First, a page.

The whole point of Religion is not to complicate your life, but to help you pay attention to your life.
That may sound like a contradiction, but it’s not. As a matter of fact, when religion works really well, it simplifies, not complicates your life. Let me explain.
Take that first part of the summary of the law: “Love your God with your whole heart and soul and mind.” If you put God first in your life, Beckett, everything else will fall into order. If you love God with your whole heart, soul and mind, it makes it easier to love your neighbor as yourself.
If you want there to be peace in the world, if you would like to see a sense of justice as we read in the first lesson this morning from Leviticus (19:1-2, 15-18), or live in a community of faith as St. Paul describes in his first letter to the Thessalonians (2:1-8), you have to have your priorities in the right order: Love God, love neighbor as yourself.
Religion should help you pay attention to that order so that you might celebrate and care for the gift of your life, this one life on this one planet. It’s all we get, Beckett, and your job is to pay attention to it and tend after it, in St. Paul’s words, “like a nurse tenderly caring for her children.”
Religion helps you get your priorities in the right order so that you are freed up to pay attention to your life and the world around you, so that by being a person who is in relationship with God, you might help to create a more just and moral society, a more peaceful world, and a safer, cleaner planet.
That’s a tall order, I know, Beckett, and, believe it or not, religion can help you do that. But here’s the thing – here’s the piece of advice that I’ve been wanting to give you. It’s the lesson that’s buried in these stories of all the ways Jesus was tested by the Pharisees and Sadducees which we’ve been reading in Matthew’s gospel the past few weeks.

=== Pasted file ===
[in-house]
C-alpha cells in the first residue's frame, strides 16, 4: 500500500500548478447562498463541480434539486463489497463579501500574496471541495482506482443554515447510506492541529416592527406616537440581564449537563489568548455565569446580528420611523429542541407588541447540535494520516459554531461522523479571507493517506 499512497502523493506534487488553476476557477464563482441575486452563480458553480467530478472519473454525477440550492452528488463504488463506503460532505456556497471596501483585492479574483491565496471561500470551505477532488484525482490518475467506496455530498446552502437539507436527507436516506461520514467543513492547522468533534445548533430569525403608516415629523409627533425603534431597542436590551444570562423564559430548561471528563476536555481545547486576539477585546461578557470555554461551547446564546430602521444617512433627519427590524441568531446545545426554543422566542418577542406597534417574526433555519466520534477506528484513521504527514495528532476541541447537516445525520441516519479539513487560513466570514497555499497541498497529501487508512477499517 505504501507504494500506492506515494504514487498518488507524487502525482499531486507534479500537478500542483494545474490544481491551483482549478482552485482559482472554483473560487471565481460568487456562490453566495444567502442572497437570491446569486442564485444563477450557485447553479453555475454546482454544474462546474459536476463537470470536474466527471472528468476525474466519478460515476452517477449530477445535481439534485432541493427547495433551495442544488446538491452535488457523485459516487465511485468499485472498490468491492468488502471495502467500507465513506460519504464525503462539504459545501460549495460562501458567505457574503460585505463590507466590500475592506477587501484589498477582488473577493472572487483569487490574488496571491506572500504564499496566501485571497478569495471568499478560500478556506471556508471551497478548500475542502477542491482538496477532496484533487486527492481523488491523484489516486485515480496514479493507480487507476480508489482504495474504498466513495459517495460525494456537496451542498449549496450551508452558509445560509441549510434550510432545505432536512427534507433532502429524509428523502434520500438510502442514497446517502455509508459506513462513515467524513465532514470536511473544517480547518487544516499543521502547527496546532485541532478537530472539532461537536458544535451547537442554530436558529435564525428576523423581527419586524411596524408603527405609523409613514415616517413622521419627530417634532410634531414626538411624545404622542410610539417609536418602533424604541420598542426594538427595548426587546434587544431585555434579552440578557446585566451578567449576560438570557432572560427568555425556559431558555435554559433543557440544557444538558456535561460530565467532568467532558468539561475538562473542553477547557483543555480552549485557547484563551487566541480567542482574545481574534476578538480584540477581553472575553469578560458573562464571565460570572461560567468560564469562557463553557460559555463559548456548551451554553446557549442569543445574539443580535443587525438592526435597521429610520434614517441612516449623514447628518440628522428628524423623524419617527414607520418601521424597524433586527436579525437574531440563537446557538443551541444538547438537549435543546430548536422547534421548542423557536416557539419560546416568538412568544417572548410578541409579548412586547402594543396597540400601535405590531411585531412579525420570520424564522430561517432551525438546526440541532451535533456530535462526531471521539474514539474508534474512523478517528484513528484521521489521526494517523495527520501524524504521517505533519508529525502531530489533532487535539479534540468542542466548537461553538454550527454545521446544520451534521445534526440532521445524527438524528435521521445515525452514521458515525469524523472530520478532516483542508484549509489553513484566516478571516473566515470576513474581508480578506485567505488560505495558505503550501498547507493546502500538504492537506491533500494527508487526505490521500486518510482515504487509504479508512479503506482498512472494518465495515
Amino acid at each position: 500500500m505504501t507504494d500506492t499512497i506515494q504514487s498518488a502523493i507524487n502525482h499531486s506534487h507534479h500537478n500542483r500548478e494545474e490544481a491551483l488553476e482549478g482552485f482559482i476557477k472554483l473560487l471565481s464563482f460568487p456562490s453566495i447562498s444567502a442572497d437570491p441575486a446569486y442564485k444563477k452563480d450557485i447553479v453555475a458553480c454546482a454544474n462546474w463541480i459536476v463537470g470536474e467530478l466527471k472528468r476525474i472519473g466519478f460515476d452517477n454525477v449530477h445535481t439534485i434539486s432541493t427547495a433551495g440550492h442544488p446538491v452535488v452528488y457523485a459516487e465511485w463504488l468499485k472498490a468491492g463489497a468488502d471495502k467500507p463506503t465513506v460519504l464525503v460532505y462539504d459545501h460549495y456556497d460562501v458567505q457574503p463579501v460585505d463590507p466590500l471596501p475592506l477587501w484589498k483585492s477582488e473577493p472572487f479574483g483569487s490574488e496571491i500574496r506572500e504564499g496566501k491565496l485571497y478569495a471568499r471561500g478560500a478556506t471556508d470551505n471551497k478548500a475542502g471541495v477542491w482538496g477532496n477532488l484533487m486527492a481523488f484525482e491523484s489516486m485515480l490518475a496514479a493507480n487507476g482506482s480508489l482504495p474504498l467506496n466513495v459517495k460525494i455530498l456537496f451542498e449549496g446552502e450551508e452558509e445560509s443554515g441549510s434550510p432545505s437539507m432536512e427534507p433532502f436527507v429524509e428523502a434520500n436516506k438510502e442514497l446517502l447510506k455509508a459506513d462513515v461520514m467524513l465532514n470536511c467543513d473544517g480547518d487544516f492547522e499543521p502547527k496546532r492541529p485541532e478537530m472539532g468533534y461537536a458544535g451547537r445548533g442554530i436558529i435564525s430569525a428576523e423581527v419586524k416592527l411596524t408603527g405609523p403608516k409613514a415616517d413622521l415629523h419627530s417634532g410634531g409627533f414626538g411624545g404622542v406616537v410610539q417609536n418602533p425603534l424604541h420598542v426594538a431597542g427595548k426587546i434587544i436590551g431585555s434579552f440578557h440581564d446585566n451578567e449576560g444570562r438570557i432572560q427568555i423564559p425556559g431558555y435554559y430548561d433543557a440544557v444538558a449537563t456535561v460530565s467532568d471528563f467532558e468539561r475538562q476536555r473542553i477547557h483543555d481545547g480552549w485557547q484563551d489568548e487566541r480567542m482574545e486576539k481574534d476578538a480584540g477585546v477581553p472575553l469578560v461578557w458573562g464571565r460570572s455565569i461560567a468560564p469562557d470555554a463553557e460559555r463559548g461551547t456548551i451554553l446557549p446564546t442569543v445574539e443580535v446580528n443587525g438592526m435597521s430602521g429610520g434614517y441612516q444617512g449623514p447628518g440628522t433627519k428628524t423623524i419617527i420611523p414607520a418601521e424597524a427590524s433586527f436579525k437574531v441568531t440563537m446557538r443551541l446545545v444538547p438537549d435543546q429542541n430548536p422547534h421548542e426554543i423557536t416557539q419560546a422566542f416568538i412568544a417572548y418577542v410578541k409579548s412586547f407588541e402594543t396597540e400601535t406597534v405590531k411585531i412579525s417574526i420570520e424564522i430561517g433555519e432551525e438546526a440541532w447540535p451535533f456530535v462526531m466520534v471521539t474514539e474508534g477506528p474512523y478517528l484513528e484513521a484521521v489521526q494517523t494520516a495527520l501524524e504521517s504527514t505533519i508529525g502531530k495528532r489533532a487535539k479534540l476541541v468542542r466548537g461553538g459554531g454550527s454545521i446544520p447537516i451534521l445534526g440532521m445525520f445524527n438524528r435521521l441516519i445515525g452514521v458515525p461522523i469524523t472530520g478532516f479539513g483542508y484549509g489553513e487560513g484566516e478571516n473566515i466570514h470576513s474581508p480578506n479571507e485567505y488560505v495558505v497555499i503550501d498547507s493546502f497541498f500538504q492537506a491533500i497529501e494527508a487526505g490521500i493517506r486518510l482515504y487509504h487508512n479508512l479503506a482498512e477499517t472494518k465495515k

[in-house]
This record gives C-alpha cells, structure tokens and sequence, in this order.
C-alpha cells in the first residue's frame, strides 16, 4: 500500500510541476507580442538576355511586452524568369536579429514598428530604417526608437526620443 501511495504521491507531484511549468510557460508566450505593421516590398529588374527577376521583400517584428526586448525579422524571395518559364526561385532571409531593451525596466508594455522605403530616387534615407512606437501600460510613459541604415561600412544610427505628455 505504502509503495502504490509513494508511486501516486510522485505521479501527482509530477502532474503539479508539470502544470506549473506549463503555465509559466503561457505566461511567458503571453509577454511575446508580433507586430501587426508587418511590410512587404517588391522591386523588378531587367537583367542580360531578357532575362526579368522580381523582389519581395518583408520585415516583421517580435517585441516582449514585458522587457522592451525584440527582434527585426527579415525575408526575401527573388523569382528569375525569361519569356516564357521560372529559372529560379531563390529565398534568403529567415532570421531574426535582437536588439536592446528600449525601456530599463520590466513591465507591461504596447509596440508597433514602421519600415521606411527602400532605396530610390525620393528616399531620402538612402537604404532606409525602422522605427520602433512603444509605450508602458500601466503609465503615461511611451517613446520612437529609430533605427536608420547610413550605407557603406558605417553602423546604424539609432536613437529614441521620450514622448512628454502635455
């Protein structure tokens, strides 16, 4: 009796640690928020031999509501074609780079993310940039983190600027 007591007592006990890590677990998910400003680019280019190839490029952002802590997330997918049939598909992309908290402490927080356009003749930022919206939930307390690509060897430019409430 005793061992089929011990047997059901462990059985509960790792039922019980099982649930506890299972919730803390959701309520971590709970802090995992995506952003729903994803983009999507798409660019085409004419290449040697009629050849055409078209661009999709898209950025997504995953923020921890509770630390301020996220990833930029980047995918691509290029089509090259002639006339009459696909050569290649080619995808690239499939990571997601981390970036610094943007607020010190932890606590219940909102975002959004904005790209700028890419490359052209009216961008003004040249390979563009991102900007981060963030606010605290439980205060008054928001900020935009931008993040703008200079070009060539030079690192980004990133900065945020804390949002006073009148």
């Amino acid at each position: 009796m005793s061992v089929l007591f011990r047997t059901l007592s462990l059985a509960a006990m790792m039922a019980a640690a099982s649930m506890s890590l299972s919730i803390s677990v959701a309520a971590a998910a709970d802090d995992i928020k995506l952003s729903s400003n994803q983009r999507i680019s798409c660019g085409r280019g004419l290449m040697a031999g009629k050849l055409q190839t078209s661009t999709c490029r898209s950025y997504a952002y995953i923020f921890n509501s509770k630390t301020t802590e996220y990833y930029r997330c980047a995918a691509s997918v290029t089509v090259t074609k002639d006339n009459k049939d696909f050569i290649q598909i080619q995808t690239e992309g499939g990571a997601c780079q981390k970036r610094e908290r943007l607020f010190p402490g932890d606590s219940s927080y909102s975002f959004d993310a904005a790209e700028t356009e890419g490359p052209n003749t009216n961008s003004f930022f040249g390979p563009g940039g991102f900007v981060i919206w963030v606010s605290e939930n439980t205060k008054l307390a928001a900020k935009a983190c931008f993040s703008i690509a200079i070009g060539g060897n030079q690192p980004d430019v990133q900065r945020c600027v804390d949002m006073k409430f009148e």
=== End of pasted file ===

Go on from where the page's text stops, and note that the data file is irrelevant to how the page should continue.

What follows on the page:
It’s this: Any religion which cares more about its rules than its people is not a religion that will help you with the priorities of Jesus and become a good Christian. Any religion which puts more of an emphasis on complicating God’s laws will not help you simplify your life.
If you go to a priest or minister and say, “What do I need to do to be a good Christian?” and that priest or minister hands you the 10 Commandments, the Creeds and the 39 Articles of Faith and says, “Memorize these things,” well, that person is someone who is more concerned with building up religion than edifying your soul. Any religion which concerns itself more with testing your knowledge of the law does not understand that it is God who will “test your heart”.
So, as you prepare to recommit your baptismal vows in your Confirmation, Beckett, be mindful of these things. The spirit in which you were baptized is the Spirit of God who loved you into being and tenderly watched over you those long months when you were in the hospital. The spirit in which you were baptized is best known to you in the Spirit of God who gently tends to you through your parents love of you.
If you want to know who you are, and whose you are, just remember your Baptismal Covenant and the Five Promises you make to God in them.
More than anything else, these things - the Baptismal Covenant and the Five Promises - are what will shape your identity as a Christian who is an Episcopalian.
Remember that Jesus is the Word of God and that Scripture contains the words of God. The Bible is a guidebook, not a rule book, despite what some will lead you to believe.
You don’t need to memorize 39 Articles of faith to have faith – you only need a Baptismal Covenant, the words of God, and these words of Jesus: 'You shall love the Lord your God with all your heart, and with all your soul, and with all your mind.' This is the greatest and first commandment. And a second is like it: 'You shall love your neighbor as yourself.'